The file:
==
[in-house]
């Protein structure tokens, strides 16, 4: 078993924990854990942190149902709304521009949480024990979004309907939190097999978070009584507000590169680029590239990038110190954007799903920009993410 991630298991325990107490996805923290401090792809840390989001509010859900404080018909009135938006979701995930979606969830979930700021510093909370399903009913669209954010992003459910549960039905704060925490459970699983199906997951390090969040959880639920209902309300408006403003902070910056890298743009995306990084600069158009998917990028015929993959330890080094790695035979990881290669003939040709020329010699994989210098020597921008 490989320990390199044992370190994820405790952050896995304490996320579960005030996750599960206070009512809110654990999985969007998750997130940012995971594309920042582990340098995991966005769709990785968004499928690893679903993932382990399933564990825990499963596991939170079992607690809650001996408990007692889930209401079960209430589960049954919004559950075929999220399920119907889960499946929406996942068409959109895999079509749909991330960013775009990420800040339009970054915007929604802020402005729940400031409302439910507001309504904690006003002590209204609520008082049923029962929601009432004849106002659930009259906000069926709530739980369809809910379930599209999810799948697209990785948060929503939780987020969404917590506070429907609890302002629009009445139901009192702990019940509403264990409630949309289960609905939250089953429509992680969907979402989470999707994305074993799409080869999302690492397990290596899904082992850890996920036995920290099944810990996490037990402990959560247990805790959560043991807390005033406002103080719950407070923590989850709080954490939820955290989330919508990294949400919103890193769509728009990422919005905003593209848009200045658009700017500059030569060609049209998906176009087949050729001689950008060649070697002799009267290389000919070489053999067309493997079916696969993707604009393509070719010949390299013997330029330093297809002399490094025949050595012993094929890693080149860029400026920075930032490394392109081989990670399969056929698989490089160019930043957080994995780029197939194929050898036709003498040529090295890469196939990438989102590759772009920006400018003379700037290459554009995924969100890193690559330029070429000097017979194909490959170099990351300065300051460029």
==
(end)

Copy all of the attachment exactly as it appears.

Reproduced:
[in-house]
């Protein structure tokens, strides 16, 4: 078993924990854990942190149902709304521009949480024990979004309907939190097999978070009584507000590169680029590239990038110190954007799903920009993410 991630298991325990107490996805923290401090792809840390989001509010859900404080018909009135938006979701995930979606969830979930700021510093909370399903009913669209954010992003459910549960039905704060925490459970699983199906997951390090969040959880639920209902309300408006403003902070910056890298743009995306990084600069158009998917990028015929993959330890080094790695035979990881290669003939040709020329010699994989210098020597921008 490989320990390199044992370190994820405790952050896995304490996320579960005030996750599960206070009512809110654990999985969007998750997130940012995971594309920042582990340098995991966005769709990785968004499928690893679903993932382990399933564990825990499963596991939170079992607690809650001996408990007692889930209401079960209430589960049954919004559950075929999220399920119907889960499946929406996942068409959109895999079509749909991330960013775009990420800040339009970054915007929604802020402005729940400031409302439910507001309504904690006003002590209204609520008082049923029962929601009432004849106002659930009259906000069926709530739980369809809910379930599209999810799948697209990785948060929503939780987020969404917590506070429907609890302002629009009445139901009192702990019940509403264990409630949309289960609905939250089953429509992680969907979402989470999707994305074993799409080869999302690492397990290596899904082992850890996920036995920290099944810990996490037990402990959560247990805790959560043991807390005033406002103080719950407070923590989850709080954490939820955290989330919508990294949400919103890193769509728009990422919005905003593209848009200045658009700017500059030569060609049209998906176009087949050729001689950008060649070697002799009267290389000919070489053999067309493997079916696969993707604009393509070719010949390299013997330029330093297809002399490094025949050595012993094929890693080149860029400026920075930032490394392109081989990670399969056929698989490089160019930043957080994995780029197939194929050898036709003498040529090295890469196939990438989102590759772009920006400018003379700037290459554009995924969100890193690559330029070429000097017979194909490959170099990351300065300051460029």